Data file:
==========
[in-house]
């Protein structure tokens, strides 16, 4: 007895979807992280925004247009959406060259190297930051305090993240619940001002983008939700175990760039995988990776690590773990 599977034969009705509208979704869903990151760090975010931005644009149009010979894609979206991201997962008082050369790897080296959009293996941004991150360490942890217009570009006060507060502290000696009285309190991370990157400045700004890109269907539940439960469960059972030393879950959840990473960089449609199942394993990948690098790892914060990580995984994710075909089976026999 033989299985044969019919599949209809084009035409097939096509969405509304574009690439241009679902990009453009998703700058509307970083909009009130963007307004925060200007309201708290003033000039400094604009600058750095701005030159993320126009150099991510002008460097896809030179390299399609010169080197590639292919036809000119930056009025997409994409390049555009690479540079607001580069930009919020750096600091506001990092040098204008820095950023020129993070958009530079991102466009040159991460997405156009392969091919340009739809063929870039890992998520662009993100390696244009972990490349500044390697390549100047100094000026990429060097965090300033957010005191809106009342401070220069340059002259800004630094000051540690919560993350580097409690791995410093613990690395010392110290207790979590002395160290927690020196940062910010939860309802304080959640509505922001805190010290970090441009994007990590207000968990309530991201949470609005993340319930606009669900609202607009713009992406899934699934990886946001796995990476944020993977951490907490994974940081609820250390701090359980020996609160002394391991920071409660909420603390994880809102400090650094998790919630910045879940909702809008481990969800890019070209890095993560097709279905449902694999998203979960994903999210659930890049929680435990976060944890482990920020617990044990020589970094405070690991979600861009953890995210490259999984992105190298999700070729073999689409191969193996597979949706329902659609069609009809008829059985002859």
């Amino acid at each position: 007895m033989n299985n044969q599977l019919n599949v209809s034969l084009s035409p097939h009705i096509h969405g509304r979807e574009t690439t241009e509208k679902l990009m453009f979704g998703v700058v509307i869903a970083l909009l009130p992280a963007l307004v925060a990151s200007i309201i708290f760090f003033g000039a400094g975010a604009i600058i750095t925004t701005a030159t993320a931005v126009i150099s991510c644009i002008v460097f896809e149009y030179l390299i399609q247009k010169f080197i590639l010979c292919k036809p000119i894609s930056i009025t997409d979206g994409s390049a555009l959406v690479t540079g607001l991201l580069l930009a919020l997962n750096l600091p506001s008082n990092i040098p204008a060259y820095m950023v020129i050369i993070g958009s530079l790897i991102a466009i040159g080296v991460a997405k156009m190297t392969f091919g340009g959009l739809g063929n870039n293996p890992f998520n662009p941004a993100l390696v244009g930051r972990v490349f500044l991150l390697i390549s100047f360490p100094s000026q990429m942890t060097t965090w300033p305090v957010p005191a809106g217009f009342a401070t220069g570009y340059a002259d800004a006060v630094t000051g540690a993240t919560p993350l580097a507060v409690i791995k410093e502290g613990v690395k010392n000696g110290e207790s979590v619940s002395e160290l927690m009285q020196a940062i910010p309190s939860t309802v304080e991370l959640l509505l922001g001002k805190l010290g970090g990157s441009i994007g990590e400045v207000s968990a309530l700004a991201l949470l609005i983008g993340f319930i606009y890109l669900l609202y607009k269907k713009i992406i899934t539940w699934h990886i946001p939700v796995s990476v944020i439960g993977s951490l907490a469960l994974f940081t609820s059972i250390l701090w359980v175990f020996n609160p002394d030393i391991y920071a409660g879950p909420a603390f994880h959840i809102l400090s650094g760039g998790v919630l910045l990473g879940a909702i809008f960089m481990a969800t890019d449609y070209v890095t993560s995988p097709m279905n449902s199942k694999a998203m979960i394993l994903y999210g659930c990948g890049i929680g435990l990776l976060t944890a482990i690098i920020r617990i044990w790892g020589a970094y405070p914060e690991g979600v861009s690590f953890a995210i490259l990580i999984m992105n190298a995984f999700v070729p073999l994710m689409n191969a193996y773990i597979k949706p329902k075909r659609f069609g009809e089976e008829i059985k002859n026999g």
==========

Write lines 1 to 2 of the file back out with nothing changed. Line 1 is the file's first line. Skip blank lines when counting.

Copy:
[in-house]
């Protein structure tokens, strides 16, 4: 007895979807992280925004247009959406060259190297930051305090993240619940001002983008939700175990760039995988990776690590773990 599977034969009705509208979704869903990151760090975010931005644009149009010979894609979206991201997962008082050369790897080296959009293996941004991150360490942890217009570009006060507060502290000696009285309190991370990157400045700004890109269907539940439960469960059972030393879950959840990473960089449609199942394993990948690098790892914060990580995984994710075909089976026999 033989299985044969019919599949209809084009035409097939096509969405509304574009690439241009679902990009453009998703700058509307970083909009009130963007307004925060200007309201708290003033000039400094604009600058750095701005030159993320126009150099991510002008460097896809030179390299399609010169080197590639292919036809000119930056009025997409994409390049555009690479540079607001580069930009919020750096600091506001990092040098204008820095950023020129993070958009530079991102466009040159991460997405156009392969091919340009739809063929870039890992998520662009993100390696244009972990490349500044390697390549100047100094000026990429060097965090300033957010005191809106009342401070220069340059002259800004630094000051540690919560993350580097409690791995410093613990690395010392110290207790979590002395160290927690020196940062910010939860309802304080959640509505922001805190010290970090441009994007990590207000968990309530991201949470609005993340319930606009669900609202607009713009992406899934699934990886946001796995990476944020993977951490907490994974940081609820250390701090359980020996609160002394391991920071409660909420603390994880809102400090650094998790919630910045879940909702809008481990969800890019070209890095993560097709279905449902694999998203979960994903999210659930890049929680435990976060944890482990920020617990044990020589970094405070690991979600861009953890995210490259999984992105190298999700070729073999689409191969193996597979949706329902659609069609009809008829059985002859």